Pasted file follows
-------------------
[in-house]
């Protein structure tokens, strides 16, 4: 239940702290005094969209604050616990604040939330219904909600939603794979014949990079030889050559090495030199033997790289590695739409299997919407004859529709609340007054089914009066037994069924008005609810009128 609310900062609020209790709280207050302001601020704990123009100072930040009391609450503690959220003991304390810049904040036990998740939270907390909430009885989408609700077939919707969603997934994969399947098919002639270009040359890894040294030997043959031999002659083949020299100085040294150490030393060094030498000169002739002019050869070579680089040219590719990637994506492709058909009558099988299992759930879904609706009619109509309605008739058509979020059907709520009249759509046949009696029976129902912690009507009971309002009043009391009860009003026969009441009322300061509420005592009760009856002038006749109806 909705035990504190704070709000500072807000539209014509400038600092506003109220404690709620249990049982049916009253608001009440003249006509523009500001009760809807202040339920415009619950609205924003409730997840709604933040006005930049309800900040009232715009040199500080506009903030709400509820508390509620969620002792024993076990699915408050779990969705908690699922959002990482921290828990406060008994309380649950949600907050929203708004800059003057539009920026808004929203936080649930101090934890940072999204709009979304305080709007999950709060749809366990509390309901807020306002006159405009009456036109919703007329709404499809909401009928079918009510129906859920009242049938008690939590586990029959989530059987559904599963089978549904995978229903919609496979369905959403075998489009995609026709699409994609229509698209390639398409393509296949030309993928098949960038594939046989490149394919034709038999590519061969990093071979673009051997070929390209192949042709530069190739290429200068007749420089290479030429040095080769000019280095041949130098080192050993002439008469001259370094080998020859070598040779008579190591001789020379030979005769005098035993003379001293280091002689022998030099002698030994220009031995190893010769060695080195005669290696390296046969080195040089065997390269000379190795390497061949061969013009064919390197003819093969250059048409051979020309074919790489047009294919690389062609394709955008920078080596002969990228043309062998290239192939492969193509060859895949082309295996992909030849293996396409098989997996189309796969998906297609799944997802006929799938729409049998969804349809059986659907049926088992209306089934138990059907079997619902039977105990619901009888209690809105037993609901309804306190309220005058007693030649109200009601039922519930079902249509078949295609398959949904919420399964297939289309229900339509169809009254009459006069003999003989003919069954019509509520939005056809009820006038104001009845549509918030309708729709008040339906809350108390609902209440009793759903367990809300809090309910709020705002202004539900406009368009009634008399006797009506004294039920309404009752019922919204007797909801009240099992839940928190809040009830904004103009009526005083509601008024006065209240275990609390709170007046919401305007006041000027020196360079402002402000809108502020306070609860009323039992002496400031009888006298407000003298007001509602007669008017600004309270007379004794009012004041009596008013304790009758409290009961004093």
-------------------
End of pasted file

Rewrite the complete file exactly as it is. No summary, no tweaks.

[in-house]
């Protein structure tokens, strides 16, 4: 239940702290005094969209604050616990604040939330219904909600939603794979014949990079030889050559090495030199033997790289590695739409299997919407004859529709609340007054089914009066037994069924008005609810009128 609310900062609020209790709280207050302001601020704990123009100072930040009391609450503690959220003991304390810049904040036990998740939270907390909430009885989408609700077939919707969603997934994969399947098919002639270009040359890894040294030997043959031999002659083949020299100085040294150490030393060094030498000169002739002019050869070579680089040219590719990637994506492709058909009558099988299992759930879904609706009619109509309605008739058509979020059907709520009249759509046949009696029976129902912690009507009971309002009043009391009860009003026969009441009322300061509420005592009760009856002038006749109806 909705035990504190704070709000500072807000539209014509400038600092506003109220404690709620249990049982049916009253608001009440003249006509523009500001009760809807202040339920415009619950609205924003409730997840709604933040006005930049309800900040009232715009040199500080506009903030709400509820508390509620969620002792024993076990699915408050779990969705908690699922959002990482921290828990406060008994309380649950949600907050929203708004800059003057539009920026808004929203936080649930101090934890940072999204709009979304305080709007999950709060749809366990509390309901807020306002006159405009009456036109919703007329709404499809909401009928079918009510129906859920009242049938008690939590586990029959989530059987559904599963089978549904995978229903919609496979369905959403075998489009995609026709699409994609229509698209390639398409393509296949030309993928098949960038594939046989490149394919034709038999590519061969990093071979673009051997070929390209192949042709530069190739290429200068007749420089290479030429040095080769000019280095041949130098080192050993002439008469001259370094080998020859070598040779008579190591001789020379030979005769005098035993003379001293280091002689022998030099002698030994220009031995190893010769060695080195005669290696390296046969080195040089065997390269000379190795390497061949061969013009064919390197003819093969250059048409051979020309074919790489047009294919690389062609394709955008920078080596002969990228043309062998290239192939492969193509060859895949082309295996992909030849293996396409098989997996189309796969998906297609799944997802006929799938729409049998969804349809059986659907049926088992209306089934138990059907079997619902039977105990619901009888209690809105037993609901309804306190309220005058007693030649109200009601039922519930079902249509078949295609398959949904919420399964297939289309229900339509169809009254009459006069003999003989003919069954019509509520939005056809009820006038104001009845549509918030309708729709008040339906809350108390609902209440009793759903367990809300809090309910709020705002202004539900406009368009009634008399006797009506004294039920309404009752019922919204007797909801009240099992839940928190809040009830904004103009009526005083509601008024006065209240275990609390709170007046919401305007006041000027020196360079402002402000809108502020306070609860009323039992002496400031009888006298407000003298007001509602007669008017600004309270007379004794009012004041009596008013304790009758409290009961004093």